Peer Reviewed
Feature Article Respiratory medicine
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Treating insomnia: alternatives to drug therapies

Leon Lack

Chronic insomnia is a common and significant disorder that should be treated with nondrug therapy. It can be treated in the primary care setting with a short course of behavioural therapy, with difficult cases referred to specialist sleep clinics.

Key Points
  • Insomnia is a prevalent and debilitating disorder often presenting in general practice.
  • Use of medications to treat patients with insomnia is common but not recommended.
  • Adequate diagnosis is important and should include a sleep diary and patient questionnaire.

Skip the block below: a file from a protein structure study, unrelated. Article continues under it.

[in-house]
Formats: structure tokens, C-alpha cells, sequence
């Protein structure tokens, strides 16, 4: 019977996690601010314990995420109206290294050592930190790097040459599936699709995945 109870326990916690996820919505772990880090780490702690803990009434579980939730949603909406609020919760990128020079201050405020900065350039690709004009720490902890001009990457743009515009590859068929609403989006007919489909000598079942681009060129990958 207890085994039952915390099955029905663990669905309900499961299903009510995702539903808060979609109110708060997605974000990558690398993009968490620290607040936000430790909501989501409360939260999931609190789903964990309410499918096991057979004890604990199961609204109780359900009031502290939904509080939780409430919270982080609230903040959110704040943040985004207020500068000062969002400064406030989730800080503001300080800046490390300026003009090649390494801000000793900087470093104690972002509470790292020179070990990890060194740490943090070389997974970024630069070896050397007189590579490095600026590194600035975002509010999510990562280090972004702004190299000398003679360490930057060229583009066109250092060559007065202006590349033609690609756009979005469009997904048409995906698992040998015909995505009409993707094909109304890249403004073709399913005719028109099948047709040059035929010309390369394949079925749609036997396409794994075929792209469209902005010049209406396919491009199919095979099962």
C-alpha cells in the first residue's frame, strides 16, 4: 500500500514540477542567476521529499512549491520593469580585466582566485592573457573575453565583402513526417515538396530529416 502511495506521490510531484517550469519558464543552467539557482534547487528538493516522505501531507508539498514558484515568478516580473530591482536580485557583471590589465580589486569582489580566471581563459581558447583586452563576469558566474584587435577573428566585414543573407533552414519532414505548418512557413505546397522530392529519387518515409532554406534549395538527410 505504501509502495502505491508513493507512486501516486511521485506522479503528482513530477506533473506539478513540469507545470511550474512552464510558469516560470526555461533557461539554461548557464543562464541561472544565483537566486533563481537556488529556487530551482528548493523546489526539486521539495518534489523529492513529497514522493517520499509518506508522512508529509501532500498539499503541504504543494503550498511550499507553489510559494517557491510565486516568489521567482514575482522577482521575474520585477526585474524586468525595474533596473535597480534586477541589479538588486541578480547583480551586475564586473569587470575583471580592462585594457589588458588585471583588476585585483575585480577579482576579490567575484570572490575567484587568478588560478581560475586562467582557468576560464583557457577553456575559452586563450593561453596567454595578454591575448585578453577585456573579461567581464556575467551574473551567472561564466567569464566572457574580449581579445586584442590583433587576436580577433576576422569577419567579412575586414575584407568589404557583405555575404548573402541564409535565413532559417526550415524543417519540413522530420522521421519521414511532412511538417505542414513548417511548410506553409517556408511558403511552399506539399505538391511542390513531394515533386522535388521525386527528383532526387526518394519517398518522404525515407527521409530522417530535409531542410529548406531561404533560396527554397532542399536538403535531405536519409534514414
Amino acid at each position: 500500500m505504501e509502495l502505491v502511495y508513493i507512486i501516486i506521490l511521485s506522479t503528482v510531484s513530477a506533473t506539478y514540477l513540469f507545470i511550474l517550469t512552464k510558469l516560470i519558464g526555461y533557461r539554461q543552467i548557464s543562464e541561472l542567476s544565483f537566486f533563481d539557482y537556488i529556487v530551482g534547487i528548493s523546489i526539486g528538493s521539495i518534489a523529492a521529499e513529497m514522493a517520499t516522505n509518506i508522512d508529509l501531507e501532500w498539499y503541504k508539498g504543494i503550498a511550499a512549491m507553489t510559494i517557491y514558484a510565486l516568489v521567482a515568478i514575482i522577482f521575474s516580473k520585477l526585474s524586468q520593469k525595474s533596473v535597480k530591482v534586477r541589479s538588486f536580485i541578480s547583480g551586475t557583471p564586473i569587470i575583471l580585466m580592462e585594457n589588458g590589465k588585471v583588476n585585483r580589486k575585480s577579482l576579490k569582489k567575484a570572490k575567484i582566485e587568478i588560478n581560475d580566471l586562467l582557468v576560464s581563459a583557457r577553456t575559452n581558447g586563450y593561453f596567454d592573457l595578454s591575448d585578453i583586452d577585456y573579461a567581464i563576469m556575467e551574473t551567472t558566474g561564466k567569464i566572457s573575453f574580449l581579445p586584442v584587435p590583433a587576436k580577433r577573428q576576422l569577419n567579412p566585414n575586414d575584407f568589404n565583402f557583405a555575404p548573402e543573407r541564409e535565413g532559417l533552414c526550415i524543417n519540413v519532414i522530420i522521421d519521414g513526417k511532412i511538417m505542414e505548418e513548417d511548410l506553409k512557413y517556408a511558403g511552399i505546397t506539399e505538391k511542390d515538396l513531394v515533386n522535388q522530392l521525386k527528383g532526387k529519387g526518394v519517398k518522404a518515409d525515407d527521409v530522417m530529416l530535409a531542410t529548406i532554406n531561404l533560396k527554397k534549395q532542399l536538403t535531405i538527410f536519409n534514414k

• Treatment of patients with insomnia with an abbreviated (two to three consultations) nondrug therapy is possible and preferred over medication.
  • Two behavioural therapies have been found to be useful: stimulus control therapy for sleep-onset problems and bed period restriction therapy for problems with excessive wakefulness at night.
  • Patients with difficult or more complex sleep disorders should be referred to specialist sleep clinics rather than given medications.

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